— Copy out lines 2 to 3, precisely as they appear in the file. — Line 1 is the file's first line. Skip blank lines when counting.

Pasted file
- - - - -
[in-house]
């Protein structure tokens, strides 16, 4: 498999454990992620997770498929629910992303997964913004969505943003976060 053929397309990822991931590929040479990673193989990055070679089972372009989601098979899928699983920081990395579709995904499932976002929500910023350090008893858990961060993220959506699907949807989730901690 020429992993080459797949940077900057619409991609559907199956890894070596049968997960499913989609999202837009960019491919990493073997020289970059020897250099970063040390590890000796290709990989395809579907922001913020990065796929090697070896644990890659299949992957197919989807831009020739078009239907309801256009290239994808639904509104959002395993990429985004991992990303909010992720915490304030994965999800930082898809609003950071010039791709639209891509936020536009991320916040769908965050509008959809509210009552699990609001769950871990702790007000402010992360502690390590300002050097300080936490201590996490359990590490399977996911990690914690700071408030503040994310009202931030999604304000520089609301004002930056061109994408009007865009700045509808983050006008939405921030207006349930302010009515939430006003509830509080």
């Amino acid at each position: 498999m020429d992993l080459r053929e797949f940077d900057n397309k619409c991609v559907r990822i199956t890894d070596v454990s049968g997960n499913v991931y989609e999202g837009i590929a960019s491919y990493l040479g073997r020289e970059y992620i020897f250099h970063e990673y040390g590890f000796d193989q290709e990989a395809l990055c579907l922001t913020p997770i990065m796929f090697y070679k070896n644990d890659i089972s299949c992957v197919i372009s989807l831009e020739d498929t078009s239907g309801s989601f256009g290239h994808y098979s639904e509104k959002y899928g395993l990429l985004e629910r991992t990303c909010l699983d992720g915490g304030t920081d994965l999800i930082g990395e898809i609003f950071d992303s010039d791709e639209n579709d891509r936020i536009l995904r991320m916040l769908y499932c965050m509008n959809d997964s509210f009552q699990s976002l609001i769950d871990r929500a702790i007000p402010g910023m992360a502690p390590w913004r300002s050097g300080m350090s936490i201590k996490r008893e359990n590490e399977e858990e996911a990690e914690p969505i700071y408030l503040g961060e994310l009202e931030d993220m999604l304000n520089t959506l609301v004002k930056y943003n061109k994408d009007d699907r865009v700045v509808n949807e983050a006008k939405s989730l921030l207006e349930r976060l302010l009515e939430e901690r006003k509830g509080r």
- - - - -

């Protein structure tokens, strides 16, 4: 498999454990992620997770498929629910992303997964913004969505943003976060 053929397309990822991931590929040479990673193989990055070679089972372009989601098979899928699983920081990395579709995904499932976002929500910023350090008893858990961060993220959506699907949807989730901690 020429992993080459797949940077900057619409991609559907199956890894070596049968997960499913989609999202837009960019491919990493073997020289970059020897250099970063040390590890000796290709990989395809579907922001913020990065796929090697070896644990890659299949992957197919989807831009020739078009239907309801256009290239994808639904509104959002395993990429985004991992990303909010992720915490304030994965999800930082898809609003950071010039791709639209891509936020536009991320916040769908965050509008959809509210009552699990609001769950871990702790007000402010992360502690390590300002050097300080936490201590996490359990590490399977996911990690914690700071408030503040994310009202931030999604304000520089609301004002930056061109994408009007865009700045509808983050006008939405921030207006349930302010009515939430006003509830509080």
């Amino acid at each position: 498999m020429d992993l080459r053929e797949f940077d900057n397309k619409c991609v559907r990822i199956t890894d070596v454990s049968g997960n499913v991931y989609e999202g837009i590929a960019s491919y990493l040479g073997r020289e970059y992620i020897f250099h970063e990673y040390g590890f000796d193989q290709e990989a395809l990055c579907l922001t913020p997770i990065m796929f090697y070679k070896n644990d890659i089972s299949c992957v197919i372009s989807l831009e020739d498929t078009s239907g309801s989601f256009g290239h994808y098979s639904e509104k959002y899928g395993l990429l985004e629910r991992t990303c909010l699983d992720g915490g304030t920081d994965l999800i930082g990395e898809i609003f950071d992303s010039d791709e639209n579709d891509r936020i536009l995904r991320m916040l769908y499932c965050m509008n959809d997964s509210f009552q699990s976002l609001i769950d871990r929500a702790i007000p402010g910023m992360a502690p390590w913004r300002s050097g300080m350090s936490i201590k996490r008893e359990n590490e399977e858990e996911a990690e914690p969505i700071y408030l503040g961060e994310l009202e931030d993220m999604l304000n520089t959506l609301v004002k930056y943003n061109k994408d009007d699907r865009v700045v509808n949807e983050a006008k939405s989730l921030l207006e349930r976060l302010l009515e939430e901690r006003k509830g509080r």